HARARE , April 3 (The Source) - Indigenisation minister, Francis Nhema on Thursday said mining companies must fulfil their pledges to pay $10 million to the Community Share Ownership Trusts in line with the empowerment law.
Presenting oral evidence before a parliamentary portfolio committee on youth and indigenisation, Nhema said a "gentlemen's" agreement was reached with the companies although there was no binding agreement.
"The spirit of the agreement, the spirit of the discussion was that they would pay $10 million. We don't have pledges written but we have minutes. I believe it's a gentlemen's agreement, they were in the meeting, they shook their hands, they should honour their obligation," Nhema said.
Committee chairperson Mayor Wadyajena (ZANU-PF, Gokwe-Nembudziya) asked whether government worked on gentlemen's agreements.
"The government operates on goodwill sir. That is why we still accepted the $10 million from Unki without any written agreement," Nhema said.
He admitted that there were disputes over the pledges but maintained that companies had to honour their promises.
"It would have been ideal if we had something written down," he said.
Members of Parliament pressed the minister on why some Marange diamond mining companies such as Mbada and Anjin were professing ignorance about the pledge, while others claimed they were to pay $1, 5 million over a period of five years.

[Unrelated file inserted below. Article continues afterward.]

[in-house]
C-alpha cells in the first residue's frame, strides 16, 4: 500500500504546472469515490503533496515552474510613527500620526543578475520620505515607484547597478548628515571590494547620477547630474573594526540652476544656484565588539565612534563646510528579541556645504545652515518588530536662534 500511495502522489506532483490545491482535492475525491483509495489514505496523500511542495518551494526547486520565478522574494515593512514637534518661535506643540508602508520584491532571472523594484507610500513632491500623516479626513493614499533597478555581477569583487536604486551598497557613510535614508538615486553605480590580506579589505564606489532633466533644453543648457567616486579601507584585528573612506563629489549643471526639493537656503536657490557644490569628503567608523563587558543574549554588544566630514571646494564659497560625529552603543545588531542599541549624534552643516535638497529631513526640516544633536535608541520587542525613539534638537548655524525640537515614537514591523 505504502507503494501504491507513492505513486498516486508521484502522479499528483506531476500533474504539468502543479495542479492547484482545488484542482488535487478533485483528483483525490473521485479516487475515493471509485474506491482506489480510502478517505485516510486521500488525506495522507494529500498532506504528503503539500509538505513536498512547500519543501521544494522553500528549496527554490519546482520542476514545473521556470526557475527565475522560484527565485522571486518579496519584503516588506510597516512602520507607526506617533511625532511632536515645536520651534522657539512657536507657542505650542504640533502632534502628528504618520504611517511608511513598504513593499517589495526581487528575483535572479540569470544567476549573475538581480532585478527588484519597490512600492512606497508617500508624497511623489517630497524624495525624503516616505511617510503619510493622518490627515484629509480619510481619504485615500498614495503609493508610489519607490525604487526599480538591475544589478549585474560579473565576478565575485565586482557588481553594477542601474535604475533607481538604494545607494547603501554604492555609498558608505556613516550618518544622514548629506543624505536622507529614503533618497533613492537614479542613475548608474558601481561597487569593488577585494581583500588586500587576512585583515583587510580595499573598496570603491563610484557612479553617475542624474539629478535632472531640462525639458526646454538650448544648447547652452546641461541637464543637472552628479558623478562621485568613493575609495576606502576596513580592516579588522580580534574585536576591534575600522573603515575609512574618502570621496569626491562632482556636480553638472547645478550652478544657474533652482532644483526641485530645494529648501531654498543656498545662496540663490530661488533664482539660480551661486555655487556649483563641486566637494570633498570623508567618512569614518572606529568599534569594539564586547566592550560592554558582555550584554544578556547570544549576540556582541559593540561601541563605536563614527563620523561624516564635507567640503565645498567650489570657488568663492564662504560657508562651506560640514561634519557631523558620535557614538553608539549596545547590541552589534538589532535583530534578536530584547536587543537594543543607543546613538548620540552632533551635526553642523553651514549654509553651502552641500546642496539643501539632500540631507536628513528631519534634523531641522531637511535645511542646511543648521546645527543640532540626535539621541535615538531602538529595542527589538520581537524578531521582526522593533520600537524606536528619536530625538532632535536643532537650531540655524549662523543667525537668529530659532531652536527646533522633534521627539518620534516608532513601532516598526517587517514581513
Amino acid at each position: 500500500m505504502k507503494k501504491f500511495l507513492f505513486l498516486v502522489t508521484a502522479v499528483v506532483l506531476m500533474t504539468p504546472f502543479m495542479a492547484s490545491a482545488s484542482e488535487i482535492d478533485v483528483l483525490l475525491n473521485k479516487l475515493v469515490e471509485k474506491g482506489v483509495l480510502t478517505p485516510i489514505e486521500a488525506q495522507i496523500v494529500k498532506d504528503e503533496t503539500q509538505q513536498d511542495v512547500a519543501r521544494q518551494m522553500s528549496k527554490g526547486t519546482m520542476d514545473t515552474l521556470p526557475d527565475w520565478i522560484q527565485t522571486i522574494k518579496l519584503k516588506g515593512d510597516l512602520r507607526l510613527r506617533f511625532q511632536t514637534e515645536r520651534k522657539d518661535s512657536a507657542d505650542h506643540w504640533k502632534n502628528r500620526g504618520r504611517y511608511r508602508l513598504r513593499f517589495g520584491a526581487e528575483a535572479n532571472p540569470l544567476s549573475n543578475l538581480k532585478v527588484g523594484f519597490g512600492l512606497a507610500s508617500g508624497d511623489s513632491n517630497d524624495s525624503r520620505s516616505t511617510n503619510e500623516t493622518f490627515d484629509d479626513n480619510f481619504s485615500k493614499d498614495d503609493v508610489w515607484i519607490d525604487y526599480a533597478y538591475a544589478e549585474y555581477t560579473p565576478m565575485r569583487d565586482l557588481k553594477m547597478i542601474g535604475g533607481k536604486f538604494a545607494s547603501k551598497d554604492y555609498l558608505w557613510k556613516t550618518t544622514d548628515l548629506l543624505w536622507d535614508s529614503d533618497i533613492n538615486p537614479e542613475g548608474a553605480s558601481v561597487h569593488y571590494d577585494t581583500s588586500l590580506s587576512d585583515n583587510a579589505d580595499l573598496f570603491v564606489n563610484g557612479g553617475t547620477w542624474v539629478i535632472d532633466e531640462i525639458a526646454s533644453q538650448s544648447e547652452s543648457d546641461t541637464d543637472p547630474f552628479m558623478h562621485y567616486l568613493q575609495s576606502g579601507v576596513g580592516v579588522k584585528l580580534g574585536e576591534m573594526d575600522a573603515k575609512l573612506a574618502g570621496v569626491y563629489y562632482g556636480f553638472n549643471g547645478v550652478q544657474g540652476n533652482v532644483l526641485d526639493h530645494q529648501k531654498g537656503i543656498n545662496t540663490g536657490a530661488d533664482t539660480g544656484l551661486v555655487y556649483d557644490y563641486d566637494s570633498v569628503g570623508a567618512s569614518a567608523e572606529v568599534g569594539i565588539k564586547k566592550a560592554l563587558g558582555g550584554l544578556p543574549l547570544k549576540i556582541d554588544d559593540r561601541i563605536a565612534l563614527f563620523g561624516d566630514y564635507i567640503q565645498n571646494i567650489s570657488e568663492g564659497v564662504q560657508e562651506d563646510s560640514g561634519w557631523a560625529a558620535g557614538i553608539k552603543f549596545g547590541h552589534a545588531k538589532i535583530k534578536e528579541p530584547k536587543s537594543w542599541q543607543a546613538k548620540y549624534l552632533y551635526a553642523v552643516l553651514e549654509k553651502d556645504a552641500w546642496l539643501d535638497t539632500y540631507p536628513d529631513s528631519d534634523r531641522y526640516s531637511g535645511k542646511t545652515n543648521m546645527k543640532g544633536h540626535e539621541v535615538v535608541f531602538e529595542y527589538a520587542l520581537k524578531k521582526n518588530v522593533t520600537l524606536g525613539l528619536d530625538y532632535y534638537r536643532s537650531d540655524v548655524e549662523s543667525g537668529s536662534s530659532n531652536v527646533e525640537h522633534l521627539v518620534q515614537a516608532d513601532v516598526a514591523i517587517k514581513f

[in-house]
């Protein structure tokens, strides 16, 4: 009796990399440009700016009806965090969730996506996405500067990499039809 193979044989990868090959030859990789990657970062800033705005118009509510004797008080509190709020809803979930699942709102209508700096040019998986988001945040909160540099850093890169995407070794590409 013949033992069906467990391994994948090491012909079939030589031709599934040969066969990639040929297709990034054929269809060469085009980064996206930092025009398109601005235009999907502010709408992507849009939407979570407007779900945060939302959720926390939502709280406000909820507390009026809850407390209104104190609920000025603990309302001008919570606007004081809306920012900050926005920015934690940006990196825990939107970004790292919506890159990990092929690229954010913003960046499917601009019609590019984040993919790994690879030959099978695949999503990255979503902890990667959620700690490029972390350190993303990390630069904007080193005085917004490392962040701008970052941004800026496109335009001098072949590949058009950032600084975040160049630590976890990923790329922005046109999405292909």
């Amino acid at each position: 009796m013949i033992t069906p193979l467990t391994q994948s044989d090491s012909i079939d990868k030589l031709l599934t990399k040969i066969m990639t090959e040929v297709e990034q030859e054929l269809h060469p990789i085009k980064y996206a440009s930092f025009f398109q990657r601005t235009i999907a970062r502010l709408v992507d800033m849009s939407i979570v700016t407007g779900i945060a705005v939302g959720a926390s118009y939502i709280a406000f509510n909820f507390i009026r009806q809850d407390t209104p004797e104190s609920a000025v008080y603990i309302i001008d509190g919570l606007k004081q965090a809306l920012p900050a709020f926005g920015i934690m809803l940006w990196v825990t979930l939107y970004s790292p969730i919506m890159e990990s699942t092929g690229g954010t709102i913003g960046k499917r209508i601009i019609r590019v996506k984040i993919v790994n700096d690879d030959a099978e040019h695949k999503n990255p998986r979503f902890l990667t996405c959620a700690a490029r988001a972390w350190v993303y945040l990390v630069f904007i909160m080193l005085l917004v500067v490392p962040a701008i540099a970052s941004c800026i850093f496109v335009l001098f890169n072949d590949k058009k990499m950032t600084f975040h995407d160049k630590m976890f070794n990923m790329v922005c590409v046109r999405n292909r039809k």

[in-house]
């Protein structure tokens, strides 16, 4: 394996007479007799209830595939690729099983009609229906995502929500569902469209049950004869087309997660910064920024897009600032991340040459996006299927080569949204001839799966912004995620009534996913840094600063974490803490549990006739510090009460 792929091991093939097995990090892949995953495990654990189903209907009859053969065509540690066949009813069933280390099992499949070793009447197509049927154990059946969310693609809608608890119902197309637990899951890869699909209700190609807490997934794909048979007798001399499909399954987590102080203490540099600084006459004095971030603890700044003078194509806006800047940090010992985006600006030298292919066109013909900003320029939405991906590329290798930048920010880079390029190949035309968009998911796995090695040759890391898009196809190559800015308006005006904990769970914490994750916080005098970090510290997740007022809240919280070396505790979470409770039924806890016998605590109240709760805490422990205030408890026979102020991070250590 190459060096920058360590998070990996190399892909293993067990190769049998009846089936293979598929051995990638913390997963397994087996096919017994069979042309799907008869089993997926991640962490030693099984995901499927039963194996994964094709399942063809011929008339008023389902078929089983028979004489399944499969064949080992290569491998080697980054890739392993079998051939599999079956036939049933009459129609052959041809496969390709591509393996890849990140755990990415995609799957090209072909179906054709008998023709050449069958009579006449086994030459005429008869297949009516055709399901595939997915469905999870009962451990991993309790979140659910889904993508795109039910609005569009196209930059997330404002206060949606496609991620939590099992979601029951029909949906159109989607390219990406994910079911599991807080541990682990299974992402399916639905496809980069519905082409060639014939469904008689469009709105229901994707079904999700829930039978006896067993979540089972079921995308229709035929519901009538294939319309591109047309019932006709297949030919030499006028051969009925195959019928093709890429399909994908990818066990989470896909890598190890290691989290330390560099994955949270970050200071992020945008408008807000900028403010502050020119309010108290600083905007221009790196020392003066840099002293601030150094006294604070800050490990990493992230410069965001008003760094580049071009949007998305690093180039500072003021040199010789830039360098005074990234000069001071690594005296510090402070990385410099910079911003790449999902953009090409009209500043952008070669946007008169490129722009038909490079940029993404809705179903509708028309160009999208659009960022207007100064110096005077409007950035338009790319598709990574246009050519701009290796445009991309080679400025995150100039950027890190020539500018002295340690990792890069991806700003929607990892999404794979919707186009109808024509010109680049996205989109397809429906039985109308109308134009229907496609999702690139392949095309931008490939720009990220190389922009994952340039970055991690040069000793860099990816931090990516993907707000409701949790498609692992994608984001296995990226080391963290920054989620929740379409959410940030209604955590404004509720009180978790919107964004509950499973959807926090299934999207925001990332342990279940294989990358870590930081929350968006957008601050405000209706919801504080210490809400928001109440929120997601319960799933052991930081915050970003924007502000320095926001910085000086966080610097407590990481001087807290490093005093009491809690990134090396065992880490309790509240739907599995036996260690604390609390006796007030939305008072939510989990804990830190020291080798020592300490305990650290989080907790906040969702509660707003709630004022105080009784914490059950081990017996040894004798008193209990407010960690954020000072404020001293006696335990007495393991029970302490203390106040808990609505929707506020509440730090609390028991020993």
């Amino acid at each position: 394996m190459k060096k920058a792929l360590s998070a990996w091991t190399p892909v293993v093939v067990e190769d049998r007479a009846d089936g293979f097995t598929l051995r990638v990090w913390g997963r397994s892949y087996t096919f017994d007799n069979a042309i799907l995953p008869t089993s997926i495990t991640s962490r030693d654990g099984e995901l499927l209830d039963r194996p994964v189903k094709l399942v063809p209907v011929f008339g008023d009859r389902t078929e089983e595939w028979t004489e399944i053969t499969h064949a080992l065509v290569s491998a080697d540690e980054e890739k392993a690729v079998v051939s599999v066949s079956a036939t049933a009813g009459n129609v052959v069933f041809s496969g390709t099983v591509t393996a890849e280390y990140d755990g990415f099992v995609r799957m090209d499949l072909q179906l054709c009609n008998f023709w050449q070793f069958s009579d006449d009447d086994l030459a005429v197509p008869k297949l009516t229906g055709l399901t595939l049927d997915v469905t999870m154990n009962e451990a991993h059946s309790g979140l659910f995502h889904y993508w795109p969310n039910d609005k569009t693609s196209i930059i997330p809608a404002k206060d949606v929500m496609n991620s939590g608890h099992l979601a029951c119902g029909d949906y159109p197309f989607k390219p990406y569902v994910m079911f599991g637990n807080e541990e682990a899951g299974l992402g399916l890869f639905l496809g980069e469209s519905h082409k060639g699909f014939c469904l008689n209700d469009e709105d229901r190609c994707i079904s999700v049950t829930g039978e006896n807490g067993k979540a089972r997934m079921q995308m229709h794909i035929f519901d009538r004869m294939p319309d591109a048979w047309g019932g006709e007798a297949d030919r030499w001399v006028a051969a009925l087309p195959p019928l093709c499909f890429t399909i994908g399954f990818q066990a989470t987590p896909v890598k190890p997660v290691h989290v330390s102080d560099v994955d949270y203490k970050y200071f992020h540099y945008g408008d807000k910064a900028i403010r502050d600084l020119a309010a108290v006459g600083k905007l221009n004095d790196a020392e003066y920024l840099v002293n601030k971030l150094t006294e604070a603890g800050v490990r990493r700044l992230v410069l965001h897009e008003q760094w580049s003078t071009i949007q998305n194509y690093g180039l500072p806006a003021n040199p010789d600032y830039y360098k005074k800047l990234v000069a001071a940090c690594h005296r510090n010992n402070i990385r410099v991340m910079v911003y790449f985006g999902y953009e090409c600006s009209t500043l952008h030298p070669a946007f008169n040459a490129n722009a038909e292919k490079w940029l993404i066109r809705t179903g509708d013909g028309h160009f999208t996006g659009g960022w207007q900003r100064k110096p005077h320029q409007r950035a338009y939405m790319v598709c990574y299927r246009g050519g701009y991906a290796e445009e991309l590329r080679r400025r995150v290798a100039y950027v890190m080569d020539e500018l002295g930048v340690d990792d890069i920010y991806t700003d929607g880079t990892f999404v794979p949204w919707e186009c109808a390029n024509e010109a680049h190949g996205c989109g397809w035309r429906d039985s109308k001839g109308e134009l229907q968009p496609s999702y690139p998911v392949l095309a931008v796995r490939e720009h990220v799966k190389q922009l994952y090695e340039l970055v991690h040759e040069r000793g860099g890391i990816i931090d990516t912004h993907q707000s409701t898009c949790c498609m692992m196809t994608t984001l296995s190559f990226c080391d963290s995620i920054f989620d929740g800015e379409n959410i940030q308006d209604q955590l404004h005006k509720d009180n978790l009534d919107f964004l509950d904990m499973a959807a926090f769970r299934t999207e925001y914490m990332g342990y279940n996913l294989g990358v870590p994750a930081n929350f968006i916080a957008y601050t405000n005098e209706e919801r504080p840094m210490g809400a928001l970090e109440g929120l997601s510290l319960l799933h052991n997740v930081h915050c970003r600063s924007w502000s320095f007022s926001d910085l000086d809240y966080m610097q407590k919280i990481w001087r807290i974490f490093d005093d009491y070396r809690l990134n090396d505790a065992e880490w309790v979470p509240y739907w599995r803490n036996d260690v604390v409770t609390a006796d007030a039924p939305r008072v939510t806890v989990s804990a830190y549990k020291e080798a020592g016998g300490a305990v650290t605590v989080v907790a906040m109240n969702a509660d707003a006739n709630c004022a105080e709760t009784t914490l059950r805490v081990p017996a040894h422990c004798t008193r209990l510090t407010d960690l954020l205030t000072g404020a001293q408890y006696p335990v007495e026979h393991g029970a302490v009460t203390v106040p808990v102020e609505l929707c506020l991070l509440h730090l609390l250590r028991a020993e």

Nhema said there were minutes on meetings between the mining companies and former minister - Saviour Kasukuwere – showing the companies made the pledges.
"I dare not say the President (Robert Mugabe) would have been misled -- they were all there at the launch and it was said categorically that the $10 million will be seed money to assist the community share trust," he said.
When the discussions started, Zimplats and Unki proposed to pay $10 million which was deemed reasonable, Nhema said.
"When that decision was made, I am reliably informed that a meeting also was held with all the companies in Marange by my predecessor and an understanding was reached that $10 million would be appropriate for all the companies.”
According to a schedule presented by Nhema in Parliament, 13 mining companies paid a total of $31 million.
Of the 13 companies only Unki paid the full amount of $10 million; Zimplats, $6 million; Blanket Mine, $5 million; Mimosa, $4 million; Freda $1 million; Rio Tinto owned Murowa Diamonds, $300 000; Mbada, $200 000 and Marange Resources $200 000.
Nhema was asked to submit letters, minutes and also the dummy cheques presented when the trust was launched by end of the day on Thursday.
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